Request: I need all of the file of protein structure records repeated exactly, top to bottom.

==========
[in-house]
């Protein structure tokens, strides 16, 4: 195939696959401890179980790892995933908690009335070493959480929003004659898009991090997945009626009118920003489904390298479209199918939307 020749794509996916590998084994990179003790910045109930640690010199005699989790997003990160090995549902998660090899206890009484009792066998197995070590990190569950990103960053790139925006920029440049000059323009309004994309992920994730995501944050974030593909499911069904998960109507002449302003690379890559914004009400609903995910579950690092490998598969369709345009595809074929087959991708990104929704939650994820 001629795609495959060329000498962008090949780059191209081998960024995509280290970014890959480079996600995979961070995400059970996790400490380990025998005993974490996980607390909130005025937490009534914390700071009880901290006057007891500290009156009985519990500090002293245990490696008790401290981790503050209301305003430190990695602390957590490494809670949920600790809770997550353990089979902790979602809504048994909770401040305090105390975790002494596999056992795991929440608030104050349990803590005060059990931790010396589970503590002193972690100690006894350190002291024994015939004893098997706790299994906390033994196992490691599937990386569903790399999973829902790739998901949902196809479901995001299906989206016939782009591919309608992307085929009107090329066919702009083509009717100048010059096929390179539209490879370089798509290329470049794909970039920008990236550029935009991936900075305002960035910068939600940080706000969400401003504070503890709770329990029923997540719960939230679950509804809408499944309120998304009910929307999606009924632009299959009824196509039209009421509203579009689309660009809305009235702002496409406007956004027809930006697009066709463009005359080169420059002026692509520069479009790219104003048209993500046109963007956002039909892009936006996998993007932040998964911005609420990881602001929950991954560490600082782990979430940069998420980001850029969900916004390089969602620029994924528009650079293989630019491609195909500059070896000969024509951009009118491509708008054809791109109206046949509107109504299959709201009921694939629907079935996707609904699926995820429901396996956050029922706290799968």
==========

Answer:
[in-house]
């Protein structure tokens, strides 16, 4: 195939696959401890179980790892995933908690009335070493959480929003004659898009991090997945009626009118920003489904390298479209199918939307 020749794509996916590998084994990179003790910045109930640690010199005699989790997003990160090995549902998660090899206890009484009792066998197995070590990190569950990103960053790139925006920029440049000059323009309004994309992920994730995501944050974030593909499911069904998960109507002449302003690379890559914004009400609903995910579950690092490998598969369709345009595809074929087959991708990104929704939650994820 001629795609495959060329000498962008090949780059191209081998960024995509280290970014890959480079996600995979961070995400059970996790400490380990025998005993974490996980607390909130005025937490009534914390700071009880901290006057007891500290009156009985519990500090002293245990490696008790401290981790503050209301305003430190990695602390957590490494809670949920600790809770997550353990089979902790979602809504048994909770401040305090105390975790002494596999056992795991929440608030104050349990803590005060059990931790010396589970503590002193972690100690006894350190002291024994015939004893098997706790299994906390033994196992490691599937990386569903790399999973829902790739998901949902196809479901995001299906989206016939782009591919309608992307085929009107090329066919702009083509009717100048010059096929390179539209490879370089798509290329470049794909970039920008990236550029935009991936900075305002960035910068939600940080706000969400401003504070503890709770329990029923997540719960939230679950509804809408499944309120998304009910929307999606009924632009299959009824196509039209009421509203579009689309660009809305009235702002496409406007956004027809930006697009066709463009005359080169420059002026692509520069479009790219104003048209993500046109963007956002039909892009936006996998993007932040998964911005609420990881602001929950991954560490600082782990979430940069998420980001850029969900916004390089969602620029994924528009650079293989630019491609195909500059070896000969024509951009009118491509708008054809791109109206046949509107109504299959709201009921694939629907079935996707609904699926995820429901396996956050029922706290799968």